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Part 3 – what will property auctions look like in the future?

In recent days we have been exploring the future of property auctions with a number of major auction houses across the UK.

Here, in the final part of a three-part series, we speak with SDL Auctions, Mark Jenkinson & Son and online-only auction house Landwood Property Auctions for their thoughts on the auction sector post-pandemic.

SDL Auctions


Andrew Parker, auctioneer and managing director at SDL Auctions, which has one of the largest property auction networks in the UK, says lockdown has helped the firm move from a regional auctioneer to a national market leader.

“In July, we raised £20.7 million for landlords and property owners in the UK, with 170 properties sold across the month.”

He says SDL Auctions is now the UK’s most successful live-streamed auctioneer, ‘an outstanding achievement and one that highlights how the changes we’ve made since lockdown began have enabled SDL Auctions to go from strength-to-strength’. 

From March, SDL launched its live-streamed national property auctions. “We have been broadcasting our auctions live on our website for over ten years so this was nothing new to us and we already had the measures in place to switch to a behind closed doors model,” Parker explains.

“It meant our customers saw little difference in the way our auctions operated; they continued to see an auctioneer on the rostrum taking their bids, however they simply cannot attend our auction rooms.”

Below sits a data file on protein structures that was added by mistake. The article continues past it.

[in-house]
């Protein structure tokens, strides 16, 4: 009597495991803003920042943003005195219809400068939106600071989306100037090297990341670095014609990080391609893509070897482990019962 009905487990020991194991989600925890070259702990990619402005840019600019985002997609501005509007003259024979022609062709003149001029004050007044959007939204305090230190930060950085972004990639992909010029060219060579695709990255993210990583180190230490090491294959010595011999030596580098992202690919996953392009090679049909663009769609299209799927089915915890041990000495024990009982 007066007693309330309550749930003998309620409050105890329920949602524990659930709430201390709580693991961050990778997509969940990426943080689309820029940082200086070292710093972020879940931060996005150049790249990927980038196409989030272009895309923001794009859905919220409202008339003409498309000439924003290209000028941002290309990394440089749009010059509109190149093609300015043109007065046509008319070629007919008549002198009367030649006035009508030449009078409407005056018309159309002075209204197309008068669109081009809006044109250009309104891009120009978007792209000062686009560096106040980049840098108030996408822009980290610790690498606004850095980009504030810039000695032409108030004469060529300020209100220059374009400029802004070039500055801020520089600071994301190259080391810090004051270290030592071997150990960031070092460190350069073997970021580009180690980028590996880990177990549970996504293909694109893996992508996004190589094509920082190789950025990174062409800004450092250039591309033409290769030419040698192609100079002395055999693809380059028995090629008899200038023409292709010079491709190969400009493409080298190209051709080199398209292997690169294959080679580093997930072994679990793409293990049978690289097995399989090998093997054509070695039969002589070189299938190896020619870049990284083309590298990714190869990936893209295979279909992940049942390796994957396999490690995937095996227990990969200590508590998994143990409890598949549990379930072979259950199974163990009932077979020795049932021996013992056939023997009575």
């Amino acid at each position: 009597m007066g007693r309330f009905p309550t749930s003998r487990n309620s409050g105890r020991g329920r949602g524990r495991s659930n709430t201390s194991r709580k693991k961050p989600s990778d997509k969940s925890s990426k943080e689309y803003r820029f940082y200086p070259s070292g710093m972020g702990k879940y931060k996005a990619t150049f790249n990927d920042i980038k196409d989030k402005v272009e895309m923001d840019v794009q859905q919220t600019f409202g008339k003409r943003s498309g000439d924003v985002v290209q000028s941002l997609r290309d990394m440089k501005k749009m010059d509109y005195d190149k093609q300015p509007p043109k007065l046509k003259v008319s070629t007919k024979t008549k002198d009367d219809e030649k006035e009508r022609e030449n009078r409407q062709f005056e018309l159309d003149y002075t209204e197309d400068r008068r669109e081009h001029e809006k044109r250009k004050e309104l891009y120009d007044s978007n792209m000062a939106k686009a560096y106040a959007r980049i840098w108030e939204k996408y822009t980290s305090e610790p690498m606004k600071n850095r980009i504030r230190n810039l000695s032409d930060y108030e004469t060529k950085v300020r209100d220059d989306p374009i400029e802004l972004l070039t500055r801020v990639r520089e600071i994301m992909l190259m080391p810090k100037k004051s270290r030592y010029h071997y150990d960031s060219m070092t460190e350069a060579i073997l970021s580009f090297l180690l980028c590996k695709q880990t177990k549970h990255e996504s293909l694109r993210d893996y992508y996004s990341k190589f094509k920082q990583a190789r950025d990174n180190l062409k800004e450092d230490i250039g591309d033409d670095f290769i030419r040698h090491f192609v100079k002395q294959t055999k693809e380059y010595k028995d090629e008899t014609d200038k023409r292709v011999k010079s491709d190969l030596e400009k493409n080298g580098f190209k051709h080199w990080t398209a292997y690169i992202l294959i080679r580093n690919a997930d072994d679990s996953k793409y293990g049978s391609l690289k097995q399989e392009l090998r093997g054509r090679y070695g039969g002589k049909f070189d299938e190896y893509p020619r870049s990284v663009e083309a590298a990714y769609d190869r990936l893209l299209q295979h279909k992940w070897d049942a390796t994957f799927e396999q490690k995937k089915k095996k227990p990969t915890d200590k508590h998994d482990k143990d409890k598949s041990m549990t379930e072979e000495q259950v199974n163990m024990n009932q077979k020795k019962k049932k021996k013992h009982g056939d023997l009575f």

Parker says that holding monthly national property auctions, alongside existing single-lot online auctions, has uncovered benefits to SDL Auctions.

“It’s allowed us to now reach huge audiences and draw lots from a much wider geographical area than before. It breaks down locational barriers and gives sellers access to a wider pool of buyers across the UK.”

At a recent auction, SDL achieved sales from across the whole of the UK, including properties as far north as Cumbernauld in Scotland and as far south as Plymouth, with lots more in between spanning England and Wales.

“Plus, with a simple process for placing internet, telephone and proxy bids, our buyers don’t have to take a large chunk of the day out to physically visit an auction room. This in turn has made auctions more accessible to a new audience and we are finding we now have an average of 10 bidders per lot.”

He believes that, with the figures being raised for sellers, the online method should clearly have a big part to play in the future of auctions.